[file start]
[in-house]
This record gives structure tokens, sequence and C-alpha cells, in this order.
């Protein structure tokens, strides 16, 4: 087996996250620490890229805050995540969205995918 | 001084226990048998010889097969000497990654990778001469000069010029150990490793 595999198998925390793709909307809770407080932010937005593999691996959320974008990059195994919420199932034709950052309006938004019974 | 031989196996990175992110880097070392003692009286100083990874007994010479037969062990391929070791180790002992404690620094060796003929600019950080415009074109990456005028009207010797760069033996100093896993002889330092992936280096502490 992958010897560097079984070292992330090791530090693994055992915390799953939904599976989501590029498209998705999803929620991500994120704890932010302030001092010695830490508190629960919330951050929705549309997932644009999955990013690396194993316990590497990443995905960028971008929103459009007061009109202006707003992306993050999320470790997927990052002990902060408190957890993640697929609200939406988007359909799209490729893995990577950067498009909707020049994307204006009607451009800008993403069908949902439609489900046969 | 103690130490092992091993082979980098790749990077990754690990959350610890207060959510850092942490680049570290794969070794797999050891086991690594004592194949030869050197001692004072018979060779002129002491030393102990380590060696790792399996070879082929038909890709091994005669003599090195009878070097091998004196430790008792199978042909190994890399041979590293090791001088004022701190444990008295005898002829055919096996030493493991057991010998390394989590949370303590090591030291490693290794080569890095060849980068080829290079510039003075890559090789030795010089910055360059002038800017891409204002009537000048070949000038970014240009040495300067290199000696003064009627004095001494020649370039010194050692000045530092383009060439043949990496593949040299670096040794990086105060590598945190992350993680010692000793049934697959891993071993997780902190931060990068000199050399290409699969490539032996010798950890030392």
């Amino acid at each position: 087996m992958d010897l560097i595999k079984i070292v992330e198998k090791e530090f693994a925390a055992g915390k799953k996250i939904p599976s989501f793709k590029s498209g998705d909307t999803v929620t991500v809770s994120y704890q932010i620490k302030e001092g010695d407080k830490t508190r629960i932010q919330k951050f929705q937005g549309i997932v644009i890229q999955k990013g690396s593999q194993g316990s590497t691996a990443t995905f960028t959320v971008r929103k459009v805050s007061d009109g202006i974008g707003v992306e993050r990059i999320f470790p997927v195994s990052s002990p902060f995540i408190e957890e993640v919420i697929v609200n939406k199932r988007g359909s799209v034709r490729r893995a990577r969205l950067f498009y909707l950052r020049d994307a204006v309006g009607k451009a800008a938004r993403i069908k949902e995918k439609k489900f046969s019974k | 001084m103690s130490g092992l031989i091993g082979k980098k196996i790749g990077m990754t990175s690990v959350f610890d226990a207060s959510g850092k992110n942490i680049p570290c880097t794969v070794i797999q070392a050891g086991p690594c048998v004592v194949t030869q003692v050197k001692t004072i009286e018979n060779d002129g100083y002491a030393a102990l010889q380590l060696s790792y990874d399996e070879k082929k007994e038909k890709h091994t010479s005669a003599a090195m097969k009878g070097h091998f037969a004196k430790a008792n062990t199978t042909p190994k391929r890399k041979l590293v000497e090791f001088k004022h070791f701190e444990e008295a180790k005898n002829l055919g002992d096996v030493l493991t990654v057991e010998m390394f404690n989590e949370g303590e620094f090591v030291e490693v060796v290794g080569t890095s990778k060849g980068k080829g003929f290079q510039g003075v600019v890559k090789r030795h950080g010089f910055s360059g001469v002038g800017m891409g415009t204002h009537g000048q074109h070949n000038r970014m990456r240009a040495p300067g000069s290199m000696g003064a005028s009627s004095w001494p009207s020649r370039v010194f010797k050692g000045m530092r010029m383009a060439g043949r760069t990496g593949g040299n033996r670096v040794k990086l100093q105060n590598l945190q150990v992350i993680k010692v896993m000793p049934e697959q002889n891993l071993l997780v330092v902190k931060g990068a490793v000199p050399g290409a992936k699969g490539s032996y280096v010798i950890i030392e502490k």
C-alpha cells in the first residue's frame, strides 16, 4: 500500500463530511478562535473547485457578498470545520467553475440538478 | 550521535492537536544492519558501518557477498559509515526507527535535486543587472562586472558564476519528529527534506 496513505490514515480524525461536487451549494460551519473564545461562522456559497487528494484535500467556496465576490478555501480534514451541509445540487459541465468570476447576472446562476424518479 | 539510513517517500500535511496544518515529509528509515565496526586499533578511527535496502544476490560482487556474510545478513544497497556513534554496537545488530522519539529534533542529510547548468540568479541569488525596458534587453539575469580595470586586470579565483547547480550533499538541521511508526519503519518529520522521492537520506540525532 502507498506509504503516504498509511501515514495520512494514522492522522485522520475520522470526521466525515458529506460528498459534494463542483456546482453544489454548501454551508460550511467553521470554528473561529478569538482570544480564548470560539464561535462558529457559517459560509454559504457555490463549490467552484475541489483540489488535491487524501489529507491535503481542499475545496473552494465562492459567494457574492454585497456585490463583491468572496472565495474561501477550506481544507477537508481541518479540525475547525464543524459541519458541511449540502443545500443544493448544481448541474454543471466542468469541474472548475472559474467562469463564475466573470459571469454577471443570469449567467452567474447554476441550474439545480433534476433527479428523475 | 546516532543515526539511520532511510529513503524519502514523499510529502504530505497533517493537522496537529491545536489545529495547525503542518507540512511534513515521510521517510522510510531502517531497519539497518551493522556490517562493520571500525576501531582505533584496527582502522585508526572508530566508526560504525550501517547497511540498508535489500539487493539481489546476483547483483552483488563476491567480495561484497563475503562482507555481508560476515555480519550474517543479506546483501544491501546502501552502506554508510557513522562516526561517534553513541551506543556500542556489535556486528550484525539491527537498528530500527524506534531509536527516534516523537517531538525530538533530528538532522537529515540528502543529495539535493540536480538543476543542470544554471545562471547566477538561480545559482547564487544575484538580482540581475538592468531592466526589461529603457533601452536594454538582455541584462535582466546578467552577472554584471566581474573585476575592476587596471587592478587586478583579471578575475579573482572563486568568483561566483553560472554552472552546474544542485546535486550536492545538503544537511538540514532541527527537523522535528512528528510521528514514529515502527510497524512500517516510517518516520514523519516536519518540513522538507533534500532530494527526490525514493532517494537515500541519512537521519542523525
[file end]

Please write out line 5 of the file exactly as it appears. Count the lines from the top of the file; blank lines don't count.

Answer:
C-alpha cells in the first residue's frame, strides 16, 4: 500500500463530511478562535473547485457578498470545520467553475440538478 | 550521535492537536544492519558501518557477498559509515526507527535535486543587472562586472558564476519528529527534506 496513505490514515480524525461536487451549494460551519473564545461562522456559497487528494484535500467556496465576490478555501480534514451541509445540487459541465468570476447576472446562476424518479 | 539510513517517500500535511496544518515529509528509515565496526586499533578511527535496502544476490560482487556474510545478513544497497556513534554496537545488530522519539529534533542529510547548468540568479541569488525596458534587453539575469580595470586586470579565483547547480550533499538541521511508526519503519518529520522521492537520506540525532 502507498506509504503516504498509511501515514495520512494514522492522522485522520475520522470526521466525515458529506460528498459534494463542483456546482453544489454548501454551508460550511467553521470554528473561529478569538482570544480564548470560539464561535462558529457559517459560509454559504457555490463549490467552484475541489483540489488535491487524501489529507491535503481542499475545496473552494465562492459567494457574492454585497456585490463583491468572496472565495474561501477550506481544507477537508481541518479540525475547525464543524459541519458541511449540502443545500443544493448544481448541474454543471466542468469541474472548475472559474467562469463564475466573470459571469454577471443570469449567467452567474447554476441550474439545480433534476433527479428523475 | 546516532543515526539511520532511510529513503524519502514523499510529502504530505497533517493537522496537529491545536489545529495547525503542518507540512511534513515521510521517510522510510531502517531497519539497518551493522556490517562493520571500525576501531582505533584496527582502522585508526572508530566508526560504525550501517547497511540498508535489500539487493539481489546476483547483483552483488563476491567480495561484497563475503562482507555481508560476515555480519550474517543479506546483501544491501546502501552502506554508510557513522562516526561517534553513541551506543556500542556489535556486528550484525539491527537498528530500527524506534531509536527516534516523537517531538525530538533530528538532522537529515540528502543529495539535493540536480538543476543542470544554471545562471547566477538561480545559482547564487544575484538580482540581475538592468531592466526589461529603457533601452536594454538582455541584462535582466546578467552577472554584471566581474573585476575592476587596471587592478587586478583579471578575475579573482572563486568568483561566483553560472554552472552546474544542485546535486550536492545538503544537511538540514532541527527537523522535528512528528510521528514514529515502527510497524512500517516510517518516520514523519516536519518540513522538507533534500532530494527526490525514493532517494537515500541519512537521519542523525